Domain Percentage on TestStudy Time
Initiation13%3.9 days
Planning24%6.2 days
Executing31%9.3 days
Monitoring and Controlling25%7.5 days
Closing7%2.1 days

Within this 30-day window, you will also need to take practice tests — perhaps at the 15-day, 21 day and 29-day marks — or even more often. I cover some good mock tests in this article. To learn more about the exam content, visit the PMP Examination Content Outline on the PMI® website. If you total these days up, you get 29 days, which allows you one optional day that you can spend on review.

Down to 10 Days?

If you’re down to 10 days and you’re far from ready to tackle your PMP test, about the only real approach is to attend a PMP boot camp. There are two major disadvantages with a boot camp:

  • The expense (usually in the range of $1,500-$2,500); and
  • Your ability to absorb the material (memorization vs. true learning).

The advantage offered by PMP boot camps is speed. Most boot camps are three to five days long, and the PMP test is available on the last day of the boot camp. However, even boot camps do require significant “self-study” prior to and during attendance, which can be confusing to plan for and accomplish when you’re low on time. (For more on this, check out “5 Reasons Not to Attend a PMP Exam Boot Camp.”)

Need Your PMP Fast? Think Again!

If you have the option to study for more than 30 days, I suggest you take it! Slow down, take your time, and ABSORB. The best way to pass the PMP exam is through methodical study, review and application.

This additional time will allow you to learn the material in a manner that lets you understand and implement the standards and theories — instead of relying on memorization to get through the test. This form of deeper learning enables you to grasp how the inputs, tools and techniques and outputs interrelate. Taking a slower approach will give you the chance to absorb the information and learn how to apply the knowledge to any of your projects.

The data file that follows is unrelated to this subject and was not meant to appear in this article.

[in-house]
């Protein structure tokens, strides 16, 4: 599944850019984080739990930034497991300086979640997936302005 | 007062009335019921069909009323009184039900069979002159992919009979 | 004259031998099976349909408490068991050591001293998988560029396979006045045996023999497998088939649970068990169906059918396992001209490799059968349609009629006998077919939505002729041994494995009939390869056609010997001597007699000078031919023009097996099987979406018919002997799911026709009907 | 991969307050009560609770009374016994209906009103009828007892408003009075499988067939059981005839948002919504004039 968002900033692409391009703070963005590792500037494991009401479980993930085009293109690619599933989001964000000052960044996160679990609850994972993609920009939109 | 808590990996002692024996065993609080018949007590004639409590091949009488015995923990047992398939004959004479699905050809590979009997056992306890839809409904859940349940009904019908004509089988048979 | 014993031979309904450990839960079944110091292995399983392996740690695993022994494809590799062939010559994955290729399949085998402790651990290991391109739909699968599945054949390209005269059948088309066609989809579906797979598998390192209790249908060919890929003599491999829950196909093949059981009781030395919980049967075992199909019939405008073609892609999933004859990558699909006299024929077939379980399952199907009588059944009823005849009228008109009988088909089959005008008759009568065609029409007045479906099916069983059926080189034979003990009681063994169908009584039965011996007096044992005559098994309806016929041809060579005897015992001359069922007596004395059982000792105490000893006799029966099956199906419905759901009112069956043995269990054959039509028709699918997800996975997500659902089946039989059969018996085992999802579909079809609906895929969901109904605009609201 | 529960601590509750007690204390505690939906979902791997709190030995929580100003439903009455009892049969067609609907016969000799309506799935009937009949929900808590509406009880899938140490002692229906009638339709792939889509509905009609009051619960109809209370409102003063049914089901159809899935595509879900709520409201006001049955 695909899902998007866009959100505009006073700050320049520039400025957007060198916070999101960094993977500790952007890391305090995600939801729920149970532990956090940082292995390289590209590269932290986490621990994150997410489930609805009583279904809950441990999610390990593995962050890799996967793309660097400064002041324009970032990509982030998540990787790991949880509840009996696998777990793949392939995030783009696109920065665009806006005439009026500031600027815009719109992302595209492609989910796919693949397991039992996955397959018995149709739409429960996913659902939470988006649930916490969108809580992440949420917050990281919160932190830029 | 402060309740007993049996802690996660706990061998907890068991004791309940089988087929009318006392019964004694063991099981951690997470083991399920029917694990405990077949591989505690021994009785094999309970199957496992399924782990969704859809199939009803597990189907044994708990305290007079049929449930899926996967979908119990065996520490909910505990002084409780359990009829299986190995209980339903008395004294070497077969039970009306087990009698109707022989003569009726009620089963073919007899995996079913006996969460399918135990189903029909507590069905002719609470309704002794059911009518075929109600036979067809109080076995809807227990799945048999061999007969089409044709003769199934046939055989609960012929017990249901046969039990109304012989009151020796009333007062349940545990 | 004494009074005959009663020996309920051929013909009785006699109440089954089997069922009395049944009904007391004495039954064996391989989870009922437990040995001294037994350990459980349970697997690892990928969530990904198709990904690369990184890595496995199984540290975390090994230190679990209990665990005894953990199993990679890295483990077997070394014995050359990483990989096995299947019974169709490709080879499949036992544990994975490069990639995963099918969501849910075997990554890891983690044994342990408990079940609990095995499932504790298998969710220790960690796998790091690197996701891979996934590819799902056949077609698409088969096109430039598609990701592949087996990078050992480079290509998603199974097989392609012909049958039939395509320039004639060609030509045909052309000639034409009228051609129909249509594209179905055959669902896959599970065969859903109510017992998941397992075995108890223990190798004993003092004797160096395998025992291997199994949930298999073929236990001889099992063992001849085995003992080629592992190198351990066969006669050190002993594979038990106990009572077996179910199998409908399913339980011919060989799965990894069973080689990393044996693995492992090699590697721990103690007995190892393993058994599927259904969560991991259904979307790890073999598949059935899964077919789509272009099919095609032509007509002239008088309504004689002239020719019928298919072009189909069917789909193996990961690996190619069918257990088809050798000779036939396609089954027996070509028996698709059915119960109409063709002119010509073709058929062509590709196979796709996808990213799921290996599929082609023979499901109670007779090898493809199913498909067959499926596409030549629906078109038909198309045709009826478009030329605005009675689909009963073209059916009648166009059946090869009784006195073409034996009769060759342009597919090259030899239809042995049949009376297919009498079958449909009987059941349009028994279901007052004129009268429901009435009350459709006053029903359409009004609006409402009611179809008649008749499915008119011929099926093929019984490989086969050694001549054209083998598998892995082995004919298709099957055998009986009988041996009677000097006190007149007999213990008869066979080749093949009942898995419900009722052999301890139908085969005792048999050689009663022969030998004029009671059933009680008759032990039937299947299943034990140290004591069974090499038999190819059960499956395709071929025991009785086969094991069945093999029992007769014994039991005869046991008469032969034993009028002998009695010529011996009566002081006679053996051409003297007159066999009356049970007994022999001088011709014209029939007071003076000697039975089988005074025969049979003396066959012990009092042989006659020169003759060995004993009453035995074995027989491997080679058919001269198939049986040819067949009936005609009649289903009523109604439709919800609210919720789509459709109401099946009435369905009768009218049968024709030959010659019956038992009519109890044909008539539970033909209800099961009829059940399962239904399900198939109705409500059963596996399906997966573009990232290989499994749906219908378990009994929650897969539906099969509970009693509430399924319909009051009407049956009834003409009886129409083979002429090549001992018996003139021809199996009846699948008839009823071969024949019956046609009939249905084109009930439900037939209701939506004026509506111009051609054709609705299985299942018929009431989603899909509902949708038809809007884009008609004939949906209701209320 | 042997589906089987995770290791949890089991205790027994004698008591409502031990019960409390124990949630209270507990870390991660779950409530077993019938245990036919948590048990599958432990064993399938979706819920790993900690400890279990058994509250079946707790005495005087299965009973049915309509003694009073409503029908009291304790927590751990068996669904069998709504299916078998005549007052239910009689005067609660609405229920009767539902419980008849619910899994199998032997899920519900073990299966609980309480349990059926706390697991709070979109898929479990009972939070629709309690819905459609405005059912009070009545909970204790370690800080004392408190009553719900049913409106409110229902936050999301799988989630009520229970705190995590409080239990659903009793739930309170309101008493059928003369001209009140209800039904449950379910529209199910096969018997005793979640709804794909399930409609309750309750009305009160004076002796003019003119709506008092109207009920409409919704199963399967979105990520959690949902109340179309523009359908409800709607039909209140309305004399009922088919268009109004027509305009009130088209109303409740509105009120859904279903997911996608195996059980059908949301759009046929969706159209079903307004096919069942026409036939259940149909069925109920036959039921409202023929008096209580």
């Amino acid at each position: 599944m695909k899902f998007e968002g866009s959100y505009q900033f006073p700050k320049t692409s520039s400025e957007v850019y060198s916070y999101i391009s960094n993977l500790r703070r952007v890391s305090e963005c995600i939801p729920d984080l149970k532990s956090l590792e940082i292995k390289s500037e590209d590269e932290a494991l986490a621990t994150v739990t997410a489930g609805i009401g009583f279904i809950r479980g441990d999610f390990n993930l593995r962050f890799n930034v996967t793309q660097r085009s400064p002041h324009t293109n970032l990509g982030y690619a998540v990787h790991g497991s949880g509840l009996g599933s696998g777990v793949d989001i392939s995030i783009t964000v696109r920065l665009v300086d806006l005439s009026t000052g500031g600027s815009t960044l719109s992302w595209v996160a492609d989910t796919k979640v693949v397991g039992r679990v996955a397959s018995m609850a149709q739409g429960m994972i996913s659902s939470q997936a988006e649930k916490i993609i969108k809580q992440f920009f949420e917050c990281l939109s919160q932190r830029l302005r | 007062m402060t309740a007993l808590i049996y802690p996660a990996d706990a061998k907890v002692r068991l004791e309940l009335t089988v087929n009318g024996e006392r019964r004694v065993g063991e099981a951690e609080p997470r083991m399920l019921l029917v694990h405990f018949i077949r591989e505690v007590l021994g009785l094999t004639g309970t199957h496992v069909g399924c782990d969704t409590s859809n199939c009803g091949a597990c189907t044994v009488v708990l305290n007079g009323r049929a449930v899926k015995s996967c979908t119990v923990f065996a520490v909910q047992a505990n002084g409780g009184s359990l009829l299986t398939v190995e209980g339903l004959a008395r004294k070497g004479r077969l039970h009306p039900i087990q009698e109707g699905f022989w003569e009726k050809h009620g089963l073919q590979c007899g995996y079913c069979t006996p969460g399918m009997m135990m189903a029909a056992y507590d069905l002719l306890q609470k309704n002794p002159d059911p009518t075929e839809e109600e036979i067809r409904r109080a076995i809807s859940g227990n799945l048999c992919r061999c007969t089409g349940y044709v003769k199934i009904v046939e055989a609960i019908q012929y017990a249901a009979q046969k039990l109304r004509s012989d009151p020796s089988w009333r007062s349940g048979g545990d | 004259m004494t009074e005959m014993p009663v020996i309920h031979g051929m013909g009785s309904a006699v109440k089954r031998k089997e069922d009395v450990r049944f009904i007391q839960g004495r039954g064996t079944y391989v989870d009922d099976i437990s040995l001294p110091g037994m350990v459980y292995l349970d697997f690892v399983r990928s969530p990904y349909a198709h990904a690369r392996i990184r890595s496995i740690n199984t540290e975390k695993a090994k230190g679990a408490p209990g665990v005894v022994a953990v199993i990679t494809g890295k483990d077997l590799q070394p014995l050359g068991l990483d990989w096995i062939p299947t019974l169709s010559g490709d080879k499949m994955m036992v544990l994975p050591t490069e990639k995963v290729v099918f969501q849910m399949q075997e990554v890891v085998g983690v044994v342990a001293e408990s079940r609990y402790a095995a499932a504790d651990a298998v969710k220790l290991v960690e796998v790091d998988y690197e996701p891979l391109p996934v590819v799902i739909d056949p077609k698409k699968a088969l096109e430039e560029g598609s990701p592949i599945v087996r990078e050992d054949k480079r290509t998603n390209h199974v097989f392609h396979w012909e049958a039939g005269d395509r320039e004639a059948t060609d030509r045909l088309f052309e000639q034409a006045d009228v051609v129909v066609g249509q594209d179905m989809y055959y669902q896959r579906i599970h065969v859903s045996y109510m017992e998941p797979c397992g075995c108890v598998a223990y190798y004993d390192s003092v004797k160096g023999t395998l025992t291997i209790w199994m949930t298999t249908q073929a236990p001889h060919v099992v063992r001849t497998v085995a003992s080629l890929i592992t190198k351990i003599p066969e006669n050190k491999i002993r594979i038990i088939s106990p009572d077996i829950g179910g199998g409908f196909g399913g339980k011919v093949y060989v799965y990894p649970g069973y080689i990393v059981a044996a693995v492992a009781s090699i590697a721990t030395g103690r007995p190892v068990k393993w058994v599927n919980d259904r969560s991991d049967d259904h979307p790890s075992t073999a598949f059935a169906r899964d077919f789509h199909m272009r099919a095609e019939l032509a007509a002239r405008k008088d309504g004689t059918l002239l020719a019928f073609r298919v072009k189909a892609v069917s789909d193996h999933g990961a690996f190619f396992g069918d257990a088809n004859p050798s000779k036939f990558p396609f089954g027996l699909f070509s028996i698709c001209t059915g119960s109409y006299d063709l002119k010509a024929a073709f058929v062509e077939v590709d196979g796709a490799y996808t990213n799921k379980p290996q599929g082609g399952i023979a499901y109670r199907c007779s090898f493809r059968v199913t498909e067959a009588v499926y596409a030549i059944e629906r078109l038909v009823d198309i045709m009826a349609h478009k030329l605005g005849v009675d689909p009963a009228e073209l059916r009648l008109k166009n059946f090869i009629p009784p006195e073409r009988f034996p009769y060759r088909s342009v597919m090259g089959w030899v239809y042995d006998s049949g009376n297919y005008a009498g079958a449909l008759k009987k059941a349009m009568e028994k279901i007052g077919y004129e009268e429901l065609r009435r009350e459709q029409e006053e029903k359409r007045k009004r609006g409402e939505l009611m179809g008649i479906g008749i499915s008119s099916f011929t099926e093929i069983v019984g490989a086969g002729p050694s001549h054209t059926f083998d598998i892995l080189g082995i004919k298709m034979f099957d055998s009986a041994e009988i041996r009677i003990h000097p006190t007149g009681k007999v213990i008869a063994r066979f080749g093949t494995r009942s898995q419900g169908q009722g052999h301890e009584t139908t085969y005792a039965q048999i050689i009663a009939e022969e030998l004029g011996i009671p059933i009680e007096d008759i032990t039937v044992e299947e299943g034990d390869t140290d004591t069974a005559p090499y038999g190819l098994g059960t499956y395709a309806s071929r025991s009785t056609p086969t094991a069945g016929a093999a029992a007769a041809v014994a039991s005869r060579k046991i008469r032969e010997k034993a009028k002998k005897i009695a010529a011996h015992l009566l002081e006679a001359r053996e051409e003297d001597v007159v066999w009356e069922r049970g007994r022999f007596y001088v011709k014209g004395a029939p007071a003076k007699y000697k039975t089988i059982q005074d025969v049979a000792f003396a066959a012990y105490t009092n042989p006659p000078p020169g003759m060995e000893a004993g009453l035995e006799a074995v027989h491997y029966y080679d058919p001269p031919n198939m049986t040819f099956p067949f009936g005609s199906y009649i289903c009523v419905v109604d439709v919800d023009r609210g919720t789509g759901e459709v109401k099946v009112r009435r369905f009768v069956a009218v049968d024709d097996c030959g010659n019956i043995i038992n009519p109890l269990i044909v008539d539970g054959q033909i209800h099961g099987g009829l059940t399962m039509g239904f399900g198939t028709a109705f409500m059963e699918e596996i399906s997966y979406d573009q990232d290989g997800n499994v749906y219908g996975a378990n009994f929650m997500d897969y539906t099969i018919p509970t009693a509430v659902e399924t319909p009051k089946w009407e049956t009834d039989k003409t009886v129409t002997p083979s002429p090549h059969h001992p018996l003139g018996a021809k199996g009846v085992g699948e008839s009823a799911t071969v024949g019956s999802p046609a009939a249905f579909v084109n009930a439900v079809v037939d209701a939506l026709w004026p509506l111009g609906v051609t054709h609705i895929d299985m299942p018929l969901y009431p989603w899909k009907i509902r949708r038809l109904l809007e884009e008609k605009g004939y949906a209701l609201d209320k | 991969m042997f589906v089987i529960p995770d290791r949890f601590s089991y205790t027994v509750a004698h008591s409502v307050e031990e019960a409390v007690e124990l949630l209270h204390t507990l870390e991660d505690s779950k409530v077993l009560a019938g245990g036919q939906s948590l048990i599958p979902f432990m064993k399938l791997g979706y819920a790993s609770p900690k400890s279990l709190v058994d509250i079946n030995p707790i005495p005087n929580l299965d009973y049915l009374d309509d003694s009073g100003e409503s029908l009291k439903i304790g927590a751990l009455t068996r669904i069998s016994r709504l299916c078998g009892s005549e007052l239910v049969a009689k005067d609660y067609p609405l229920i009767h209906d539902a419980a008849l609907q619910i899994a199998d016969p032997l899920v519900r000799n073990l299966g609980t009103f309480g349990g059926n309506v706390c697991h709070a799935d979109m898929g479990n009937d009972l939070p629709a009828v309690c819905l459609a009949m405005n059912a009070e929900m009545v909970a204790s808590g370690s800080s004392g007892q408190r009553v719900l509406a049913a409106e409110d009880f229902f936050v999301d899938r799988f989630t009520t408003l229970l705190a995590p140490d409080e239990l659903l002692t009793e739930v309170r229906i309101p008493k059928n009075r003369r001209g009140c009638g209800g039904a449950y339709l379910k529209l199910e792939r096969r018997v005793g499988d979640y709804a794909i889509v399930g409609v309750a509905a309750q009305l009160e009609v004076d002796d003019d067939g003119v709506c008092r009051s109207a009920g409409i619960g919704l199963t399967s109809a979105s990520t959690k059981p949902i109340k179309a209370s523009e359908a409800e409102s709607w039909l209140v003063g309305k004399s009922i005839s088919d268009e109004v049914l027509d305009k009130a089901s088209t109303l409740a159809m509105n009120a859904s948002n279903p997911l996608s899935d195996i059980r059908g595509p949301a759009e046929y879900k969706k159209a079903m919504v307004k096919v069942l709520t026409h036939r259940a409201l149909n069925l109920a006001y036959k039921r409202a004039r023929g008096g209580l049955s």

After nearly a decade as a PMP exam trainer, I advocate this slower approach, which grants your brain enough time to absorb and retain the information for easier recall in the future. The key is to allow yourself a lot of hands-on practice and review time to become comfortable with the information.

Preparing for the PMP exam takes dedication, endurance and time. The average exam prep time is three to four months. But if you have a legitimate reason to do it in a shorter period, well, fasten your seatbelts; it’s going to be a bumpy night.

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Written by Cornelius Fichtner
Cornelius Fichtner, PMP is a noted PMP expert. He has helped over 47,000 students prepare for the PMP Exam with The Project Management PrepCast and The PM Exam Simulator.
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  1. Interesting article. I appreciate the breakout comparison for percentage of test and approximate time to study for each domain.

  2. Very insightful instruction. This is exactly the method that I used to pass the CAPM, and will use it again for the PMP. I am transitioning at mid-career from general and operations management toward IT project management. I have an MBA, and have performed project management in a matrix environment for higher education database conversions and operations projects.

    What would you recommend to provide the IT foundation to make this giant leap? I am presently conducting self-taught courses on Sharepoint, Microsoft Project, and Visio, with the hope of acquiring the Microsoft Project certification first, then securing an entry level project assistant, coordinator, or assistant project manager position.

    Do you have any recommendations?